Hosting your own web site: Google Sites

Matt Stauffer

Unbeknownst to many, Google actually allows you to create your own web sites quickly and easily. Of all hosted content management sites, it’s probably the least customizable in terms of appearance; however, it’s also full of hosting and media-sharing features, and has the potential for great search engine results.

Pros and Cons of Google Sites


  • Google Sites uses an editing system and user account you’re used to using all around the Internet.
  • It has more features built-in than many other hosted CMSes.


  • When you first started, your first Google Site will have your Google username in the title (which is bad.) However, it seems this may no longer be the case.
  • It has enough features that it can be hard to get started off.
  • Although it can do a lot out of the box, there’s not a lot of room for upgrading beyond its abilities–unlike WordPress, there aren’t a lot of opportunities for users to create plugins.

Getting Started with Google Sites

You already probably have a Google Account, so setting up your first Google Sites account is as easy as visiting and clicking the “Create new site” button. Choose your template (I chose “Bible Study” because it was too hard to turn down), name your site and choose your URL, and your site is online and ready to go.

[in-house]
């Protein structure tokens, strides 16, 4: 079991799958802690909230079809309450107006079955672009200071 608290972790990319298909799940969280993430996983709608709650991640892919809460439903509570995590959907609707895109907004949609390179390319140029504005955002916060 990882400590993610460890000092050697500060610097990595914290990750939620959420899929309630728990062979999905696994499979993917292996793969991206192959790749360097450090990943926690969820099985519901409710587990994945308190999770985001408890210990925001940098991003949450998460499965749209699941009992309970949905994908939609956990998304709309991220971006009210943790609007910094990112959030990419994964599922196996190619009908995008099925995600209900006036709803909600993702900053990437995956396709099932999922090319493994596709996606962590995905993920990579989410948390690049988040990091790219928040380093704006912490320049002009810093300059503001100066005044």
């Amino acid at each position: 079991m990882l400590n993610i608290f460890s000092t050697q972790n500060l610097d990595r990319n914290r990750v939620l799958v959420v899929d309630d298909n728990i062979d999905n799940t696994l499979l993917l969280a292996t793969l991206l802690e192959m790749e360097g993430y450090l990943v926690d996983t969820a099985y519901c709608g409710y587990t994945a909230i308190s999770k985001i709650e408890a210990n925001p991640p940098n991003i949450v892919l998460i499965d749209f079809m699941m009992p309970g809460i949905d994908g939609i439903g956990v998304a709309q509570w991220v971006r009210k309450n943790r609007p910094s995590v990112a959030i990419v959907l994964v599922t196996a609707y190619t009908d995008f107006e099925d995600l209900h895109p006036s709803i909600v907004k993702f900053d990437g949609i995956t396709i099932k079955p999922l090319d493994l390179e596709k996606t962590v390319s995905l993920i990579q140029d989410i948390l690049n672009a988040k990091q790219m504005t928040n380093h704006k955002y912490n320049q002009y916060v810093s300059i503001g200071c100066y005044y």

To edit a page, just click its link in the navigation menu on the left, and click the “Edit page” button on the upper right. You can also add new pages by clicking “New page”.

A few details worth noting:

  • Most of the work you’re going to do on the site happens in two places: either on the individual pages (where, unlike most editors, you edit them practically in place) or through the links in the top menu bar:
  • In this menu bar, the most powerful option is the “Manage sites” page, which gives you the ability to manage your pages, edit attachments and templates, and change overall site settings.
  • Each page can have a “template,” but you’ll want to get started with the “Web Page” template–just a plain page you can edit.
  • You can change the site permissions to one of three options: open to the public (searchable), open just to people with the URL (not super-private but good for just giving it out to a few people), or private (good for the development stage.)
There are many more options, settings, and places to edit the display and behavior of the site. This is just the tip of the iceberg, so go to town!
By Matt Stauffer | Posted: Apr 13, 2011
Category: Web Services | Tags: | Permalink | Post a comment | Trackback URL.

One Comment

  1. April 19, 2011, 9:06 am | Permalink

    I LOVE google sites. I use it for wikis and for my fellowship’s website. Unless you really want to be a webmaster, use google sites.
    You can also make the link color the same as the background color so there is less google info at the bottom of the site. The horizontal nav bar is a nice new feature.


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